Pharyngeal arches also have segmental characteristics. The pharyngeal arches are bulges on the lateral surface of the embryonic head that give rise to skeletal and muscular derivatives, sensory ganglia, and motor innervations . The pharyngeal arches are composed from ectoderm, mesoderm, endoderm, and neural crest cells. Together, these tissues are arranged so that there is a reiterated pattern within each arch. Morphologically, cartilage is in the anterior region while a blood vessel is in the posterior region. Molecularly, the ETS-type transcription factor polyomavirus enhancer activator 3 is expressed in the anterior mesenchyme and in the posterior epithelium . These data suggest that pharyngeal arches are segmented.
Despite their segmental characteristics, rhombomeres and pharyngeal arches are often not considered in comparisons of segmentation among the arthropods, annelids, and chordates. Perhaps this is because rhombomeres and the neural crest component of pharyngeal arches are vertebrate innovations, and therefore do not have homologous counterparts in the arthropods and annelids. Although, as some authors suggest, these seemingly vertebrate specific segmental head structures could have been superimposed upon an ancestral segmental body plan, similar to that of the arthropods and annelids  (see  for a persuasive counterpoint). Most importantly, the a-p pattern within each rhombomere and pharyngeal arch suggest that they are segmental and therefore should be considered in further studies and discussions of segmentation. As vertebrate innovations, they are especially interesting as models of segmental evolution in novel structures.
Ideally, a precise definition of segmentation would facilitate our understanding of mechanisms of development, and inform our thoughts on evolutionary processes and events. Instead, more than two millennia of studying segmentation in animals have failed to produce a definition of segmentation that is applicable in even a majority of cases. Moreover, discussions on segmentation are often reduced to debates over the definition of segmentation and whether the animal or system described is actually segmented, rather than to debates over the developmental mechanisms and evolutionary processes.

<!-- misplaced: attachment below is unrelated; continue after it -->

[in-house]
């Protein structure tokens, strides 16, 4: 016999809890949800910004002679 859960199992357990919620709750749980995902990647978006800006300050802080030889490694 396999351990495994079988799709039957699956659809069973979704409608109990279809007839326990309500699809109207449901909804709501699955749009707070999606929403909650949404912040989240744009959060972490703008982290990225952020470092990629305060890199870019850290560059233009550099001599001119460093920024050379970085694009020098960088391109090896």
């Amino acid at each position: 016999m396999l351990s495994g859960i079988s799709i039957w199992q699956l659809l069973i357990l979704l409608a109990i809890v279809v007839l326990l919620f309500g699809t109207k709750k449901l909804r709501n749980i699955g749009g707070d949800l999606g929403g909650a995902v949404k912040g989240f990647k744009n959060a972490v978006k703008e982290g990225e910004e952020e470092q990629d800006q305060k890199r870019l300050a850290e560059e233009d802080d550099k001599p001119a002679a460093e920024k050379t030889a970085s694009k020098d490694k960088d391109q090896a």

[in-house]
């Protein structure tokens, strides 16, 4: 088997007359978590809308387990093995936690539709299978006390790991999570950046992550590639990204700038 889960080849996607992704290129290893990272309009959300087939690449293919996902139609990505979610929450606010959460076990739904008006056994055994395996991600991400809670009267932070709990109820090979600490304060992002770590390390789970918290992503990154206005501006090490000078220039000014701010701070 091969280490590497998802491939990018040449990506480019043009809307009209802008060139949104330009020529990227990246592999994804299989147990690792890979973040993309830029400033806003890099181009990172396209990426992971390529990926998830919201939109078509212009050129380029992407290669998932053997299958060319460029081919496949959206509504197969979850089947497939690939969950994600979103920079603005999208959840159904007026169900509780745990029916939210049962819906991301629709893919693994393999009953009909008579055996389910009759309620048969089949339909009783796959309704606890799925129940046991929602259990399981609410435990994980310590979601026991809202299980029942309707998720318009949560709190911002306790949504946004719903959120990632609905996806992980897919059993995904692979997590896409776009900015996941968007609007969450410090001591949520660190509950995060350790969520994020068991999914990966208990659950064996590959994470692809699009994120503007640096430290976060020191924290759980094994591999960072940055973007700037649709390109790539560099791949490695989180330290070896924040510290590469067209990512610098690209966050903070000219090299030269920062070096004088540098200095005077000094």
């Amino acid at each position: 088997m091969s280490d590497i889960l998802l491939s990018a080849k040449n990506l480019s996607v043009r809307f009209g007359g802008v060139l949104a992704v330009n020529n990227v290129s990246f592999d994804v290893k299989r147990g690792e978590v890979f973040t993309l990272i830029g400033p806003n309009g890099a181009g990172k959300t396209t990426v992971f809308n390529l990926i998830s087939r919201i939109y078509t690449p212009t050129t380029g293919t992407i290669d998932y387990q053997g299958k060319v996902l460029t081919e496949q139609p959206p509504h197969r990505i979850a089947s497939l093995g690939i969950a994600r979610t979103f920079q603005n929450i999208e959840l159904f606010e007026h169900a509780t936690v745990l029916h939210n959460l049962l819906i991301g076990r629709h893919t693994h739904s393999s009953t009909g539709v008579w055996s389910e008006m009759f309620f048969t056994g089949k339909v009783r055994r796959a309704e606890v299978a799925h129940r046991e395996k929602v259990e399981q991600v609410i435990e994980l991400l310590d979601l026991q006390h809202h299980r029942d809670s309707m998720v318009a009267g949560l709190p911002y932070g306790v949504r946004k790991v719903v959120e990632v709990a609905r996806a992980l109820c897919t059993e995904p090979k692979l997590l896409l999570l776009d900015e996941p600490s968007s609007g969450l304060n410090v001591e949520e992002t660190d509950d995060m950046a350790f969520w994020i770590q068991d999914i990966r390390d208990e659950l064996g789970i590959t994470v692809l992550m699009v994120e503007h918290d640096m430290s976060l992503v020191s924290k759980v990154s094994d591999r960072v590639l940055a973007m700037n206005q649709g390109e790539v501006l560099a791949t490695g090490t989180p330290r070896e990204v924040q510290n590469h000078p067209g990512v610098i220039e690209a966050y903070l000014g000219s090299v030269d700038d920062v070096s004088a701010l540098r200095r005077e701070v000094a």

To bring the focus back to developmental and evolutionary biology, we suggest that ‘segmentation’ be used in its most general meaning: the repetition of units along the a-p axis, where each unit has a-p polarity [20, 45]. This inclusive definition should then be combined with an exact description of the segmented structures in the animals or systems being discussed, as well as a clearly stated hypothesis concerning the specific nature of the potential homology of structures. While we support a general definition of segmentation, it is also crucial that authors be explicit in what they are implying about ancestors and shared traits versus convergence, to facilitate the advancement of new ideas, versus circular discussions.
A broader definition of segmentation could also impact molecular studies. New studies on segmentation should examine multiple genes, since there is a wide range of molecular mechanisms involved in segmentation, even within groups with segmental homology. Advancements in sequencing technologies have made it possible to find and analyze many genes involved in the segmentation process simultaneously. Moreover, these studies can yield an unbiased list of genes involved in segmentation in a particular organism or structure, as opposed to the candidate-gene approach used in the past. It will be exciting to see how broader knowledge about segmental molecular mechanisms impacts our thoughts on the core features of segmentation and the shared homology among segmented animals.
Parasegment precursor row.
We thank Craig Miller and David Weisblat for discussions on the nature of segmentation. We thank David Stafford and Craig Miller for helpful comments on the manuscript.